Musically, mentally and spiritually, 25-year-old IAMDDB is in the form of her life right now. 

The Manchester-hailing singer, songwriter and rapper, born Diana Adelaid Rocha De Brito, is probably best known for her ability to switch pockets and genres in a way that seems way more natural than the average performer. After bursting onto the scene with her debut single, 2016’s “Leaned Out”, she then went onto capture the masses with her biggest single to date in “Shade” a year later. She has since delivered consistent lo-fi R&B jams, such as “Give Me Something”, along with ‘urban jazz’ cuts like the self-explanatory “Urban Jazz”. 

Following a collection of well-received projects—Swervvvv.5, Flightmode Vol. 4, Hoodrich Vol. 3—it’s easy to see why the 0161 native has acquired such a dedicated following. Not only is IAMDDB bringing a super refreshing sound to her cult-like following, but she is self-assured, confident, and moves with an aura that isn’t only compelling, it’s incredibly contagious too. 

The daughter of popular Angolan musician De Brito, IAMDDB moved from Lisbon, Portugal, to Manchester as a child and grew to become one of the most recognised and sought-after names from the rainy city. But it’s not just the streams and views that have brought her all the attention. After coming third in the BBC’s Sound Of 2018 list, she supported Lauryn Hill and Bryson Tiller on their global tours, this all as an independent artist with a small, close-knit team.

Before she shut it down at the recent MCQ x NQ event in Manchester, we spoke with IAMDDB backstage to discuss life post-“Shade”, how she’s tapping more into her roots, new single “JGL”, and plans for the future. 

“You have to remember: music is a mantra, so you always have to make sure that the music aligns with positivity and raising the vibrations, because if it ain’t that then why are we doing it?”

COMPLEX: IAMDDB! How are you feeling today?
IAMDDB:
You know what? All is well. Regardless of what’s going on, we just stay busy. There’s always shows going on in the world, always things to organise, videos to direct, things to edit, so we stay on this creative vibe all the time. I’m currently on tour—the UK and European tour—and it’s going great. I really can’t complain. 

Your most recent single, “JGL”, is doing the rounds right now. Give us a bit of backstory on the track, the thought process behind it.
I think that women, in general, needed this song where they can feel like a bad bitch and not feel harrassed, and not feel like they have to limit who they are or what they want to be—they can just creatively express and be comfortable with their sexuality in a healthy, feminine and masculine way. It’s important to portray that example. Women know: it’s not everyday you have to be sexy for a man! Sometimes you can just be sexy for yourself and sometimes, you know, show a little flesh and be tasteful with it. I don’t want to get too into it [laughs], but it’s not everyday you have to do things the way you see them every day. Sometimes be regal and be confident in doing something that you want to do.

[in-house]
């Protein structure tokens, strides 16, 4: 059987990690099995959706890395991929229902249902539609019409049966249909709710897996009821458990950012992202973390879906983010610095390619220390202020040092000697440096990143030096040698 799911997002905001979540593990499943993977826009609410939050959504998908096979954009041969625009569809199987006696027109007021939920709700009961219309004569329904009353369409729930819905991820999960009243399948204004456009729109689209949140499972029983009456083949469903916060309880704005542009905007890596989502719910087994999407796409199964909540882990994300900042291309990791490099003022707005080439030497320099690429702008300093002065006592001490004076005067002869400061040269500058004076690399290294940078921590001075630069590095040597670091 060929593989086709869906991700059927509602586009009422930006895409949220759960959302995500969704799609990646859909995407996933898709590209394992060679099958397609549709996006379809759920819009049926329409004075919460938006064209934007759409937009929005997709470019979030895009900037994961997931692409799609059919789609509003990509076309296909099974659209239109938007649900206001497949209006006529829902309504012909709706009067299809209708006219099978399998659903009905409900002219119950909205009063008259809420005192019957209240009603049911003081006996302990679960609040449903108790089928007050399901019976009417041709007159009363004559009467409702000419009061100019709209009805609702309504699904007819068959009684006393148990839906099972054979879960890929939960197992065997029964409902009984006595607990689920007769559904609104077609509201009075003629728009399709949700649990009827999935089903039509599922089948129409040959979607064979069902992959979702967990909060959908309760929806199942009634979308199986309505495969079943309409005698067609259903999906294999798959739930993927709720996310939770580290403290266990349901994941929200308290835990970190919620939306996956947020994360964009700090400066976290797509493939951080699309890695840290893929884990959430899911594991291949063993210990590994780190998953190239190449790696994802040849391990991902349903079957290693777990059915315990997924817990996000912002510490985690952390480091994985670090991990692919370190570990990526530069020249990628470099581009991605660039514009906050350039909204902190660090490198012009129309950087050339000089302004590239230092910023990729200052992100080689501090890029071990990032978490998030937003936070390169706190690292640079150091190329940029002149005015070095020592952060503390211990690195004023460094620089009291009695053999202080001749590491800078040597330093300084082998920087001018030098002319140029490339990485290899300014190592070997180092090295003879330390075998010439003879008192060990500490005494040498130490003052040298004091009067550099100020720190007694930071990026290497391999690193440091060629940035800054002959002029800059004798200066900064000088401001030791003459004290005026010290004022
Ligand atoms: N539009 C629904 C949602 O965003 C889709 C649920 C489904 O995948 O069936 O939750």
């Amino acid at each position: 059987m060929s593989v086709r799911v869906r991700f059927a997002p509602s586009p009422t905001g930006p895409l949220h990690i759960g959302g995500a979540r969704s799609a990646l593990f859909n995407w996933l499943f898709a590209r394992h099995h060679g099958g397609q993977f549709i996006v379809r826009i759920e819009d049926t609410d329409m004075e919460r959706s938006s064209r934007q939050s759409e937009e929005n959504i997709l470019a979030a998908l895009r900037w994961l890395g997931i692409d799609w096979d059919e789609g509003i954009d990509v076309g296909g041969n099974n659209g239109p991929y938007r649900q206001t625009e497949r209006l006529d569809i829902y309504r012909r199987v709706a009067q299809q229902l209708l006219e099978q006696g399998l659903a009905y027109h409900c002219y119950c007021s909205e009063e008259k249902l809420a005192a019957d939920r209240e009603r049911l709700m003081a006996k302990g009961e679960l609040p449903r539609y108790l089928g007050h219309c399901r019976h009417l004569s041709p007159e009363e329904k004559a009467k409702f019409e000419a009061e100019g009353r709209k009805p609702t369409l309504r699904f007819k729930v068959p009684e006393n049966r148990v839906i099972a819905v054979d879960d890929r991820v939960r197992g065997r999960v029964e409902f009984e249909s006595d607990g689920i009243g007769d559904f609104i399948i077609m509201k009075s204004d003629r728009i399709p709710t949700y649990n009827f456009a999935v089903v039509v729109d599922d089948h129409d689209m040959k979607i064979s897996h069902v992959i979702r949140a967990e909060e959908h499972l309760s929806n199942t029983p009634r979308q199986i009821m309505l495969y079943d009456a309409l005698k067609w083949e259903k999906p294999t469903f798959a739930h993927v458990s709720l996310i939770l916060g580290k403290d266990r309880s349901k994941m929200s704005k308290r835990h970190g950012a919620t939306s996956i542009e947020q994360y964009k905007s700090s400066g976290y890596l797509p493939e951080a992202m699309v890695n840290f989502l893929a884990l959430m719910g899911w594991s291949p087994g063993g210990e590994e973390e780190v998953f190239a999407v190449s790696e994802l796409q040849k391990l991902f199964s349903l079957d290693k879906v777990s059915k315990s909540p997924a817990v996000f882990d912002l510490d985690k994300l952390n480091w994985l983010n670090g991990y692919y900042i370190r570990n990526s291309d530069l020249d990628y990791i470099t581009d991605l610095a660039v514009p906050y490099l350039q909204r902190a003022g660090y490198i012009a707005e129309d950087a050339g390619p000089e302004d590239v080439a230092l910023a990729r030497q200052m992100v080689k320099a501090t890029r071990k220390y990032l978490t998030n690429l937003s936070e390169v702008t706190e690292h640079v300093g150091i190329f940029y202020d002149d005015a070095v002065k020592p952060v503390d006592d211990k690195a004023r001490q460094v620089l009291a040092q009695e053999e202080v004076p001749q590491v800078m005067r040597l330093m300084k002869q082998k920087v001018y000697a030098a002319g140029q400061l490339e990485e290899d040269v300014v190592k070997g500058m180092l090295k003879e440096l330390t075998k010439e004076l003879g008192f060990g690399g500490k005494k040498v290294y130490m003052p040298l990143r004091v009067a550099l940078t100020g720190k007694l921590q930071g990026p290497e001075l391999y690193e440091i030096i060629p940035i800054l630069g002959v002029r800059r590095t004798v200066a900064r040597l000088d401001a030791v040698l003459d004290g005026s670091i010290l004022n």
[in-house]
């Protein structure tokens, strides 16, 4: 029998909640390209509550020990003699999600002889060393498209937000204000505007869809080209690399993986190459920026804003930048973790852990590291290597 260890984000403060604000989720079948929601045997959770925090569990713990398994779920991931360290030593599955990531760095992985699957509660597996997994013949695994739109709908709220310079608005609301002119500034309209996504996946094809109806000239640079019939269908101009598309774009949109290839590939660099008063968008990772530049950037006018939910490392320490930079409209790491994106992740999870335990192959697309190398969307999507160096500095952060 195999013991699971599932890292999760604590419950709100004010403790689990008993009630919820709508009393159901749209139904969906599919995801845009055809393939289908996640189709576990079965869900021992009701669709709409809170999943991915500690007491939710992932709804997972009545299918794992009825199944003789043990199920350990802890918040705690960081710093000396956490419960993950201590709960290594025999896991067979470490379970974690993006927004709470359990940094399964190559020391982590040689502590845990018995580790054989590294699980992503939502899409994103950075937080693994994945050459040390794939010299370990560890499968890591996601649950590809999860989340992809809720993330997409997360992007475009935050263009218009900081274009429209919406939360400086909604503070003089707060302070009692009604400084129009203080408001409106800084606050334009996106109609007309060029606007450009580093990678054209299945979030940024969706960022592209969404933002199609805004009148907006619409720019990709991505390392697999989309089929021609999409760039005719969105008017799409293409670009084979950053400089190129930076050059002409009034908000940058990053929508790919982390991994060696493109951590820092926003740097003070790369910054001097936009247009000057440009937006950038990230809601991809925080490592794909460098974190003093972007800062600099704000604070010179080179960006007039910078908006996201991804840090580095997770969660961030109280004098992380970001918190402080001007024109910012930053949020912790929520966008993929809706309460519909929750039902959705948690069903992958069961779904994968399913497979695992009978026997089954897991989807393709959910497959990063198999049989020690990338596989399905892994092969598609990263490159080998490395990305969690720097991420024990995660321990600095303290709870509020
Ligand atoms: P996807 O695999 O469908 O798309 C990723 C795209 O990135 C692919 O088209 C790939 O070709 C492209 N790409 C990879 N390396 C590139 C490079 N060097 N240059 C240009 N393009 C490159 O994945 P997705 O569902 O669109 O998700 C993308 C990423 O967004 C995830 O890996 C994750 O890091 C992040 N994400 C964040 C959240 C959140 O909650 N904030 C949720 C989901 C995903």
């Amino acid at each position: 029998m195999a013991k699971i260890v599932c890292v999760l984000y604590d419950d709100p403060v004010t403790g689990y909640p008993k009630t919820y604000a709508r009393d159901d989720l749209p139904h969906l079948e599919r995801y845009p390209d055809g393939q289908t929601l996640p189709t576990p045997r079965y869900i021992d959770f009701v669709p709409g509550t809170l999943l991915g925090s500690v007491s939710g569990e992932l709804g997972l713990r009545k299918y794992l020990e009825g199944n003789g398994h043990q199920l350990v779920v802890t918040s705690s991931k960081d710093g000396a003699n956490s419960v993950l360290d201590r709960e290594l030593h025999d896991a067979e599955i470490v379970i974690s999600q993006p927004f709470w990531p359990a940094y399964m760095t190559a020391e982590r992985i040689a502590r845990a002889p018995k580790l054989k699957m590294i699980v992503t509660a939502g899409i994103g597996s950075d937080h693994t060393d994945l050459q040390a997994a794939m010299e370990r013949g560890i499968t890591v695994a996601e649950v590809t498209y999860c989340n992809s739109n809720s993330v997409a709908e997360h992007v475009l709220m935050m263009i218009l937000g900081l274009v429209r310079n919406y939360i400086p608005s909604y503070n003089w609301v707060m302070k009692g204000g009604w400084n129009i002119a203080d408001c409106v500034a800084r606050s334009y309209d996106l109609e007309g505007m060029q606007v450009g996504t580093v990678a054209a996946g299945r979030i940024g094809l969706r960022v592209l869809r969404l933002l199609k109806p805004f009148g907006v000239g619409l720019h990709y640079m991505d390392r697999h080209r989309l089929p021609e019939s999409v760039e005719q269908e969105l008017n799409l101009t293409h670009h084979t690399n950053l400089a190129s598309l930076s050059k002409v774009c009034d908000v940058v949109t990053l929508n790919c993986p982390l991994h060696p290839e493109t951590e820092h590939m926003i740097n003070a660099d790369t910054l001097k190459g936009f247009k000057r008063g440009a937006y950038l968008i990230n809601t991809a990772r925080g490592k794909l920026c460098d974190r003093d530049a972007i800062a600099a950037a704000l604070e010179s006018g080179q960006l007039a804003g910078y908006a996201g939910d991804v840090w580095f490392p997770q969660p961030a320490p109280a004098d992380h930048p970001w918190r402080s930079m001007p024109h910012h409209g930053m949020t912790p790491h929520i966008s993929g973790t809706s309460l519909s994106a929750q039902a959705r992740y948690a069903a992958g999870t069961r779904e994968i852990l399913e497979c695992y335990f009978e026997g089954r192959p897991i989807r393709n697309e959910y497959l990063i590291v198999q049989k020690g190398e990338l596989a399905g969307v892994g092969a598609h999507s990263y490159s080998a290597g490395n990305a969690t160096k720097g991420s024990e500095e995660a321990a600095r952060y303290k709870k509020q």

Your 2017-released single, “Shade”, really put you on the map as an artist we should all be tapping into, and you pretty much had the whole Manchester music scene behind you. What does that track mean to you today?
I feel that every song is different. It depends on how you feel emotionally, physically, mentally, spiritually—all of that. But I definitely look back at “Shade” and think about the feeling I had when I was creating it and the vibration it has when it translates to people. It’s a feel-good anthem! People just want to sing to it and feel great and turn up! I always think about how what I’m creating is going to make people feel and what message I want people to be singing back to me. You have to remember: music is a mantra, so you always have to make sure that the music aligns with positivity and raising the vibrations, because if it ain’t that then why are we doing it?

You came third in the BBC’s Sound Of 2018 list, which was a great look for you at the time. Since then, how do you think that you have progressed, both as a musician and personally?
I’m tuned into myself a lot more these days and give less of a fuck about what everyone else thinks and what they’re doing. At the end of the day, I’ve got to where I am because I’ve stayed true to myself. The core of myself is that I’ve always been comfortable with who I am and being true to who I am, that whatever I put my fingers into or create or delve into, I know it will always be a part of who I truly am—apart from what the world wants. It took a while to get to that point and find that balance, to differentiate what I want and what the world wants, but when you find that balance, you understand how to play the game and how to maneuver through situations better. I feel like, when I was younger, I was very erratic and impulsive. I didn’t really think my actions through. Now, I’m at a stage where I’ve experienced so much and seen so much—up close and personal—lost and won so much, that I am now comfortable in my own skin and I’ve taken my time! I know what’s for me, so there’s no rush. I would rather take my time and know what I’m doing, than rush and be blind-sided on the route. That’s not the vibe.